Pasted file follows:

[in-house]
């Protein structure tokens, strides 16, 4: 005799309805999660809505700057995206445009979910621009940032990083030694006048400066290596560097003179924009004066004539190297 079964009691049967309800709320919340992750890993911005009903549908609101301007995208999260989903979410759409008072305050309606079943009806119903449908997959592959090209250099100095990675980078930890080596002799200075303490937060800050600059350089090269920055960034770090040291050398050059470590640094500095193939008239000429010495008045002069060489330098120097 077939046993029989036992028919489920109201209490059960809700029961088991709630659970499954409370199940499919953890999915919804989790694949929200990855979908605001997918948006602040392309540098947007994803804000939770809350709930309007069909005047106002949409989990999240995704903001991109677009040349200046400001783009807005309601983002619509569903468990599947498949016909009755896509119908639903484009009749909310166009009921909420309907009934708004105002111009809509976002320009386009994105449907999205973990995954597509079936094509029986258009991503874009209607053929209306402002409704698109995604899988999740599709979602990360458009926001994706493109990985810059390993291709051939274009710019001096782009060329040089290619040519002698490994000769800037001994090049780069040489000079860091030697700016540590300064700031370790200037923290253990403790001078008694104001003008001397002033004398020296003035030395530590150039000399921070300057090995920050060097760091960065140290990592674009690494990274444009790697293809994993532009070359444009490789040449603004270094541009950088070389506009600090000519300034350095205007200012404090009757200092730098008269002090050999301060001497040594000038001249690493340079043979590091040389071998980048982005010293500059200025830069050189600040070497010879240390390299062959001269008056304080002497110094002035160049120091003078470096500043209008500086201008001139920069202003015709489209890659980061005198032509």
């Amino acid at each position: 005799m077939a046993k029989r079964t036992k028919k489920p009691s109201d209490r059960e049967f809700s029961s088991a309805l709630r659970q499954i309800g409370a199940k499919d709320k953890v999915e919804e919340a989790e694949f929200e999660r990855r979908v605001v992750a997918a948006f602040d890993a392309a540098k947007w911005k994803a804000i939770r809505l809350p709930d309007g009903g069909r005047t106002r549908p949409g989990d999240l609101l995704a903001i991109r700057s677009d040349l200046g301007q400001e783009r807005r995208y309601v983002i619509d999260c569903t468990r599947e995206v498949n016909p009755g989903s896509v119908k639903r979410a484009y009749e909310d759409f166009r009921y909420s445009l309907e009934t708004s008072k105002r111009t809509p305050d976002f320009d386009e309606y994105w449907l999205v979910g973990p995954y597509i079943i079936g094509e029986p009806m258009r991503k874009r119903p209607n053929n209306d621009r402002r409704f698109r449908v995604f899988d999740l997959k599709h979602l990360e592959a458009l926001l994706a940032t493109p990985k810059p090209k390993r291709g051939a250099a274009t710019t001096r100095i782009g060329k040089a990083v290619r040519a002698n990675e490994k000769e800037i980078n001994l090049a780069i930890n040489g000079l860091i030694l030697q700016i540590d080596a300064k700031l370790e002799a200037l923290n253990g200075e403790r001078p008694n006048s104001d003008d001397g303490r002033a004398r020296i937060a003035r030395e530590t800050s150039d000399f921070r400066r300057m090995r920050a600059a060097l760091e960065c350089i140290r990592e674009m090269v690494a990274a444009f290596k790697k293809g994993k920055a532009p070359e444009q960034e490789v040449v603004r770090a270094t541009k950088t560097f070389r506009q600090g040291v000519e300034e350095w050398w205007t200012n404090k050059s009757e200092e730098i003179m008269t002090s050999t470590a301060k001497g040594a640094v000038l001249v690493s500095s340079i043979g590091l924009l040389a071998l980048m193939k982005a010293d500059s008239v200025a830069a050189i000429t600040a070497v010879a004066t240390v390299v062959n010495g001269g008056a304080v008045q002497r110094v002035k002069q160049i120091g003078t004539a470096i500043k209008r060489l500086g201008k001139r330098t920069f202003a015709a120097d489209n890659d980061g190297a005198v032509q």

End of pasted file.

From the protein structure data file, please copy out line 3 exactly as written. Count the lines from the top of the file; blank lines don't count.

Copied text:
């Amino acid at each position: 005799m077939a046993k029989r079964t036992k028919k489920p009691s109201d209490r059960e049967f809700s029961s088991a309805l709630r659970q499954i309800g409370a199940k499919d709320k953890v999915e919804e919340a989790e694949f929200e999660r990855r979908v605001v992750a997918a948006f602040d890993a392309a540098k947007w911005k994803a804000i939770r809505l809350p709930d309007g009903g069909r005047t106002r549908p949409g989990d999240l609101l995704a903001i991109r700057s677009d040349l200046g301007q400001e783009r807005r995208y309601v983002i619509d999260c569903t468990r599947e995206v498949n016909p009755g989903s896509v119908k639903r979410a484009y009749e909310d759409f166009r009921y909420s445009l309907e009934t708004s008072k105002r111009t809509p305050d976002f320009d386009e309606y994105w449907l999205v979910g973990p995954y597509i079943i079936g094509e029986p009806m258009r991503k874009r119903p209607n053929n209306d621009r402002r409704f698109r449908v995604f899988d999740l997959k599709h979602l990360e592959a458009l926001l994706a940032t493109p990985k810059p090209k390993r291709g051939a250099a274009t710019t001096r100095i782009g060329k040089a990083v290619r040519a002698n990675e490994k000769e800037i980078n001994l090049a780069i930890n040489g000079l860091i030694l030697q700016i540590d080596a300064k700031l370790e002799a200037l923290n253990g200075e403790r001078p008694n006048s104001d003008d001397g303490r002033a004398r020296i937060a003035r030395e530590t800050s150039d000399f921070r400066r300057m090995r920050a600059a060097l760091e960065c350089i140290r990592e674009m090269v690494a990274a444009f290596k790697k293809g994993k920055a532009p070359e444009q960034e490789v040449v603004r770090a270094t541009k950088t560097f070389r506009q600090g040291v000519e300034e350095w050398w205007t200012n404090k050059s009757e200092e730098i003179m008269t002090s050999t470590a301060k001497g040594a640094v000038l001249v690493s500095s340079i043979g590091l924009l040389a071998l980048m193939k982005a010293d500059s008239v200025a830069a050189i000429t600040a070497v010879a004066t240390v390299v062959n010495g001269g008056a304080v008045q002497r110094v002035k002069q160049i120091g003078t004539a470096i500043k209008r060489l500086g201008k001139r330098t920069f202003a015709a120097d489209n890659d980061g190297a005198v032509q």